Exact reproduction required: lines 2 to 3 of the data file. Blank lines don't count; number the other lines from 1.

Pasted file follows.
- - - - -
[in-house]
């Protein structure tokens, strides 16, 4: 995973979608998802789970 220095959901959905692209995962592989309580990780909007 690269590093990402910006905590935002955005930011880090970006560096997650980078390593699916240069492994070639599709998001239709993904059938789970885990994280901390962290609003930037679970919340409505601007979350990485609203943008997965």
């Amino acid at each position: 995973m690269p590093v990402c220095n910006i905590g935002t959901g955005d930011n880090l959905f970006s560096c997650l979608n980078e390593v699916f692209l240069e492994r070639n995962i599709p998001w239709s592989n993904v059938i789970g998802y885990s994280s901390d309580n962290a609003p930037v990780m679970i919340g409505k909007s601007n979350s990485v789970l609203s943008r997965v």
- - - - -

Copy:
């Protein structure tokens, strides 16, 4: 995973979608998802789970 220095959901959905692209995962592989309580990780909007 690269590093990402910006905590935002955005930011880090970006560096997650980078390593699916240069492994070639599709998001239709993904059938789970885990994280901390962290609003930037679970919340409505601007979350990485609203943008997965």
């Amino acid at each position: 995973m690269p590093v990402c220095n910006i905590g935002t959901g955005d930011n880090l959905f970006s560096c997650l979608n980078e390593v699916f692209l240069e492994r070639n995962i599709p998001w239709s592989n993904v059938i789970g998802y885990s994280s901390d309580n962290a609003p930037v990780m679970i919340g409505k909007s601007n979350s990485v789970l609203s943008r997965v």